Pilgrimage expands future teachers’ understanding of Aboriginal culture

Pilgrims at Lake Mungo National Park.

29 July 2014

Students and staff from The University of Notre Dame Australia School of Education, Sydney went on a nine day pilgrimage in regional and remote areas of New South Wales with the Aboriginal Catholic Ministry (ACM) earlier this month in pursuit of knowledge of Aboriginal culture and spirituality to inform their teaching practice.

Bachelor of Primary Education (Religious Education) student, Scott Walker, and Bachelor of Education (Birth to Twelve Years) student, Hanne Pedersen, joined Lecturer, Ms Julie Maakrun, and sessional staff, Dr Gabrielle Russell-Mundine and Ms Julieann Coombes, on the Spiritual Pilgrimage of Aboriginal Sacred Sites in NSW. The pilgrimage coincided with NAIDOC Week, providing an immersion experience which presented opportunities for the pilgrims to connect with Aboriginal people and their land. 

The students joined the local community in a NAIDOC Week festival held in Broken Hill, which gave an insight into some of the issues currently facing members of the Aboriginal community, including health and training. Hanne believes the pilgrimage has furthered her understanding of Aboriginal culture and will inform her teaching practices.

“I received a first-hand experience into one of the oldest cultures of the world that you cannot gain from sitting in a classroom,” Hanne said.

“Learning about the ways in which Aboriginal people lived and educated their children and how best to approach Aboriginal culture today is something that I will carry with me into my own classroom.”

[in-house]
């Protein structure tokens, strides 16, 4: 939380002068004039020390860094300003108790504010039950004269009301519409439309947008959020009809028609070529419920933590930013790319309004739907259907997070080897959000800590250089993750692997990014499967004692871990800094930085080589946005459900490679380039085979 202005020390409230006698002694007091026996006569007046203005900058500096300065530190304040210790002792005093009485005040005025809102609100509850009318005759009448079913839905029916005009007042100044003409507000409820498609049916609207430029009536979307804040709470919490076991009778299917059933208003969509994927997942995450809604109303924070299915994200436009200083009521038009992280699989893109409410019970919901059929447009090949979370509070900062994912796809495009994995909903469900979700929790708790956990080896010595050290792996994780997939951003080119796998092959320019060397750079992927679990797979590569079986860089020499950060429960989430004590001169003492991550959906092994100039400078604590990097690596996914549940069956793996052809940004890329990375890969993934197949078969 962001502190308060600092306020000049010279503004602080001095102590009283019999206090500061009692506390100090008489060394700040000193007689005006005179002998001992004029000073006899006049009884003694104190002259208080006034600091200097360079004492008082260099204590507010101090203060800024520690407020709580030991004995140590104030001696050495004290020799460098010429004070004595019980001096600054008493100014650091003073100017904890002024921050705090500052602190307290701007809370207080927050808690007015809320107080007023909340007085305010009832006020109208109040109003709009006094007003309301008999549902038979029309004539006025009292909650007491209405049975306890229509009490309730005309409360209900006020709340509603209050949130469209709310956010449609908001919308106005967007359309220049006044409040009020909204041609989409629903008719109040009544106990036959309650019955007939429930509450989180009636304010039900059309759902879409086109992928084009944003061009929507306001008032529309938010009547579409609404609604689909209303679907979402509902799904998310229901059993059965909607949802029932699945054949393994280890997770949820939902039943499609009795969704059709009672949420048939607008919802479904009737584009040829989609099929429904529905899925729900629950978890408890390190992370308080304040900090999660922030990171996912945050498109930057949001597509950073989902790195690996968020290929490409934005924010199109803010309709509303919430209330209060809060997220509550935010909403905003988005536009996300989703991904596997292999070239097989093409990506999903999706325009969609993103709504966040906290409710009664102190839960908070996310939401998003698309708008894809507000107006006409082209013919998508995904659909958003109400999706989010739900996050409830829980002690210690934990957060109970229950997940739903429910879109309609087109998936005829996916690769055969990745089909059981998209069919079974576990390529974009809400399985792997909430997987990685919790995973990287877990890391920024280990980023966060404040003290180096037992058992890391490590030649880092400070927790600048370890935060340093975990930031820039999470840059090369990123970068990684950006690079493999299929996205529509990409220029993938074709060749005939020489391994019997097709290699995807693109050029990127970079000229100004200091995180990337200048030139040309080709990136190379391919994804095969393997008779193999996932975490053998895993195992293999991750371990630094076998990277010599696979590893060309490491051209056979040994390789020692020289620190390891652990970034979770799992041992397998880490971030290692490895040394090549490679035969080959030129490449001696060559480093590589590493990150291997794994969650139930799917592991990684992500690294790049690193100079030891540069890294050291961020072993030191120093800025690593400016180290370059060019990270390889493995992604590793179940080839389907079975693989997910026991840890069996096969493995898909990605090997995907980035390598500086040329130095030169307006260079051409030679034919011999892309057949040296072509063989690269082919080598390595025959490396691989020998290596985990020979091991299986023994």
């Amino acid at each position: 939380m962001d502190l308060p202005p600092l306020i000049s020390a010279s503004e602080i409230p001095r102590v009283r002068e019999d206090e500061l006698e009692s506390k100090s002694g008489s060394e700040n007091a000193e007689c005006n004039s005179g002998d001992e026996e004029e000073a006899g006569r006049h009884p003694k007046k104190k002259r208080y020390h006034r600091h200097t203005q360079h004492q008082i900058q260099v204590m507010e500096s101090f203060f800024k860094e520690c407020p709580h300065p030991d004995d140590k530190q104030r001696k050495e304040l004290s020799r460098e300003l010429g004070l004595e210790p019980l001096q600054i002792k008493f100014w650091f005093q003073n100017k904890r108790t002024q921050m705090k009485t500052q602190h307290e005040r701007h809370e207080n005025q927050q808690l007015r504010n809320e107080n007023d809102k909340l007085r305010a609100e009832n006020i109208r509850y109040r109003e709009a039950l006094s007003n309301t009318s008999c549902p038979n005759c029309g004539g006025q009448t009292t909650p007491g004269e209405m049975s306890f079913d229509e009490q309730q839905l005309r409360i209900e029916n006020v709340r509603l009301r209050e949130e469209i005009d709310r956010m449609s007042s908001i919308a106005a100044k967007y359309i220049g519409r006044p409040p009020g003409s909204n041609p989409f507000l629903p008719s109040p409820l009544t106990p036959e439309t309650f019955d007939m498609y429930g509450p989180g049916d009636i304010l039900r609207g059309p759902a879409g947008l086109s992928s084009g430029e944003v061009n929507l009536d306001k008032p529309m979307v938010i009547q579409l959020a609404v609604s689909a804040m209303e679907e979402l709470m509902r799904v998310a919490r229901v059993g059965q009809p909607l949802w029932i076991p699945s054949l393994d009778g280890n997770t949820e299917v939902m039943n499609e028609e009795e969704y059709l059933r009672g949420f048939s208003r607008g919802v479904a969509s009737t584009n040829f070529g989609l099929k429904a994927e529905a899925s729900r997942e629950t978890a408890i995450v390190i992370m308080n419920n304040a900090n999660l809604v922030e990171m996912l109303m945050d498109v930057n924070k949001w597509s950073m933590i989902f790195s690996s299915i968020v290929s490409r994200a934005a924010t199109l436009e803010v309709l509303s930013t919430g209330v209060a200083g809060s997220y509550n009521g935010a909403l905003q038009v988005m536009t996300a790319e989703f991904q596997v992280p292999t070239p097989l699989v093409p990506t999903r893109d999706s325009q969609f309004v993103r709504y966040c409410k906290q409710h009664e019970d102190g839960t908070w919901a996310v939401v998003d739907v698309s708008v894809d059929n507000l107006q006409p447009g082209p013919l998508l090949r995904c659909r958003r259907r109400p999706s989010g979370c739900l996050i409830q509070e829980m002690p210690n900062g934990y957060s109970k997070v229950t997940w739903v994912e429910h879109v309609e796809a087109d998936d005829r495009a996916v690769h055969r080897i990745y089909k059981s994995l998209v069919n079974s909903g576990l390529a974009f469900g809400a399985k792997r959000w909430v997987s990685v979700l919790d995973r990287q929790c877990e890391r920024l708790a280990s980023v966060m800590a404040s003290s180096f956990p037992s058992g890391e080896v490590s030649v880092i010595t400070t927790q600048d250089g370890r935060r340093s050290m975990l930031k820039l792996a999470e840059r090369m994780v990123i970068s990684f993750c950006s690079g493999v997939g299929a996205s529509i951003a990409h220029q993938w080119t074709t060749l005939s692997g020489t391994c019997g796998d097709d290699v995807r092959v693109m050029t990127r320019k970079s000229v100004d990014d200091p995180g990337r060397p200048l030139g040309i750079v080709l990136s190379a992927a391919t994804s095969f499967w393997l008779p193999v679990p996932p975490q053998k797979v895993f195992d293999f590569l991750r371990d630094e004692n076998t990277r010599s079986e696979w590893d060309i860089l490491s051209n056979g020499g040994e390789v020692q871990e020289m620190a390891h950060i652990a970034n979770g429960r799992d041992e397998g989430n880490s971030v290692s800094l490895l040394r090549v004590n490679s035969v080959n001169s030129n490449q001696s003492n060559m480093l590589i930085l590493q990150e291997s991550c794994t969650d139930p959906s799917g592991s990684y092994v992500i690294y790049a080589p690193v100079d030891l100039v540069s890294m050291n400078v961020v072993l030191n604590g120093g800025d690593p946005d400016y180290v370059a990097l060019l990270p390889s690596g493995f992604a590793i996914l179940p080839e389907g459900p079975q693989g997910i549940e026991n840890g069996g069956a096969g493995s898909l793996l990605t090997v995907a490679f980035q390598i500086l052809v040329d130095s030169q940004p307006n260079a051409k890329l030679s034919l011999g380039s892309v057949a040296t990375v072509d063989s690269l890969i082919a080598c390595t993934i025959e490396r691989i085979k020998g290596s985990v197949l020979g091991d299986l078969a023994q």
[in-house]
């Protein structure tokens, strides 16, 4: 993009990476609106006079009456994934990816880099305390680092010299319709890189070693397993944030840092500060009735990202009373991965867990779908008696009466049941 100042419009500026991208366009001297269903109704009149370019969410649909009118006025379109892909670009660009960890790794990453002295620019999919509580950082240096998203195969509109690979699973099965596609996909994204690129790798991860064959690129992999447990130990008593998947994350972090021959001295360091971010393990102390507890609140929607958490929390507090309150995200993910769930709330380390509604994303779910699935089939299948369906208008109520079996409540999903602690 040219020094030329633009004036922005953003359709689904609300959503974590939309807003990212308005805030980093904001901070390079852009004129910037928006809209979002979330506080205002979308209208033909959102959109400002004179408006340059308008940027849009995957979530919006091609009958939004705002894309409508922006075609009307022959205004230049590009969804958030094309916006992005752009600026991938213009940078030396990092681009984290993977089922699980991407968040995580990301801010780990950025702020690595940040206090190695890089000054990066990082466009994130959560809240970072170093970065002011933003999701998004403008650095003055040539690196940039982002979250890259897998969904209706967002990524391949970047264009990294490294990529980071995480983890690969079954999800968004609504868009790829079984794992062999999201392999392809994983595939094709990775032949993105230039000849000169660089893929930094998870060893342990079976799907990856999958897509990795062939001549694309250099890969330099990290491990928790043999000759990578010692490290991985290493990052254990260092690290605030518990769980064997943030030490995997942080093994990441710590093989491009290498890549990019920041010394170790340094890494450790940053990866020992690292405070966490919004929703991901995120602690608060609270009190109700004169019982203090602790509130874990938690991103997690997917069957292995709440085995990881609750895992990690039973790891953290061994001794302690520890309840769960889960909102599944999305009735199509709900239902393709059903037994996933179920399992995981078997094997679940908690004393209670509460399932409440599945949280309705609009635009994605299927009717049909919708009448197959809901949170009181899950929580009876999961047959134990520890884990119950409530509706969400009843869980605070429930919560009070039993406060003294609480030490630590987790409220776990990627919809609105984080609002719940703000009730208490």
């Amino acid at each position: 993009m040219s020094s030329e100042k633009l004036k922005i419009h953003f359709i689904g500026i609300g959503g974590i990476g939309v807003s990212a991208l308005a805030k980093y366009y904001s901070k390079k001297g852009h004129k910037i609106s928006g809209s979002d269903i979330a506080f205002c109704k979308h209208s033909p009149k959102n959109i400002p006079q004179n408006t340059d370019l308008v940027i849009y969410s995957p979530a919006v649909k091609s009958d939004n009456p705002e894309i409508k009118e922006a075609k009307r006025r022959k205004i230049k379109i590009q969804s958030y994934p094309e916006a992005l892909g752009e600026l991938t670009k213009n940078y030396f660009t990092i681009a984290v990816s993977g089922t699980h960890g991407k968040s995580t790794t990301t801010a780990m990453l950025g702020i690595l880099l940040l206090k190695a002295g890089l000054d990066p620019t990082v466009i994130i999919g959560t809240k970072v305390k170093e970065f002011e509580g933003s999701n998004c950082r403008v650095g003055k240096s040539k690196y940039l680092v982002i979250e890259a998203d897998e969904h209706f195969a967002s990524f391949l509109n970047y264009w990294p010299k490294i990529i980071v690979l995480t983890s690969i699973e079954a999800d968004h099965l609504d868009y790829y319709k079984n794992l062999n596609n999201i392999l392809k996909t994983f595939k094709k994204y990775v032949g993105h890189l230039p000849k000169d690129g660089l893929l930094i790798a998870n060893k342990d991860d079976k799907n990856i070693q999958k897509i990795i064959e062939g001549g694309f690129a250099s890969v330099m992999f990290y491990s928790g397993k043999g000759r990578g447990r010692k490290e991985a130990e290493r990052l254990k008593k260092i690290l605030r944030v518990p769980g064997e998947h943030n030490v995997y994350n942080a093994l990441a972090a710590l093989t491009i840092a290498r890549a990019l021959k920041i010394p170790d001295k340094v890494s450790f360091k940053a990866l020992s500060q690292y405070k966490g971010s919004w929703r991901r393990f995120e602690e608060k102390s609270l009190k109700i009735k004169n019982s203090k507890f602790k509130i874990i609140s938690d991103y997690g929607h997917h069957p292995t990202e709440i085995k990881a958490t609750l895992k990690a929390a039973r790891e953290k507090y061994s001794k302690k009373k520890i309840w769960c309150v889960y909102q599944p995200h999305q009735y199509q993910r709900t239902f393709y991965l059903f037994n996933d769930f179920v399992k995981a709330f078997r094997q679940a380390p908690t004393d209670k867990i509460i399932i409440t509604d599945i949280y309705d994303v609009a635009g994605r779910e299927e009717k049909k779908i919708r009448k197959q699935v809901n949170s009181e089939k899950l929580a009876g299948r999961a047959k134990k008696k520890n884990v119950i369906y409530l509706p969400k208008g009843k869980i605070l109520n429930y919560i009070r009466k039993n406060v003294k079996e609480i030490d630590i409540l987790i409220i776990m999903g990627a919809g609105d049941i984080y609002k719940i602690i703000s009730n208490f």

The pilgrimage included visits to Lake Mungo National Park, a place of great significance to the Ngyiampaa, Mutthi Mutthi and Southern Paakantyi people, where their connection with the land dates back more than 40,000 years. 

Pilgrims also visited Wilcannia, Menindee, and the Mutiwintji National Park – one of the Aboriginal people's oldest and most sacred sites – where amongst the caves are outstanding examples of Aboriginal rock art.

“All teachers are now expected to teach Aboriginal perspectives across the curriculum. For many this can be challenging to do well, when their own exposure to Aboriginal perspectives is limited,” Dr Gabrielle Russell-Mundine, sessional lecturer at Notre Dame’s School of Education, Sydney and ACM's Project Research Officer said.

“The experiences we had on the pilgrimage helped bridge those gaps in understanding by providing opportunities to learn more about Aboriginal peoples, their diverse cultures and our shared histories. Importantly though, the aim of the journey is not just to learn about others, but also to reflect on our own cultures and spirituality and what that means for us as educators, particularly in culturally diverse spaces.”

Both Scott and Hanne were among student delegates who met with Australian of the Year, Adam Goodes and Senior Australian of the Year, Fred Chaney, in May at the Wayside Chapel in Sydney, as part of the Recognise Campaign. 

Notre Dame’s School of Education Sydney is committed to offering growth experiences, such as the pilgrimage, to ensure that future teachers are able to respond effectively to cultural diversity and build the disposition to become active and reflective practitioners. 

Hannah Guilfoyle: Tel (02) 8204 4141; hannah.guilfoyle@nd.edu.au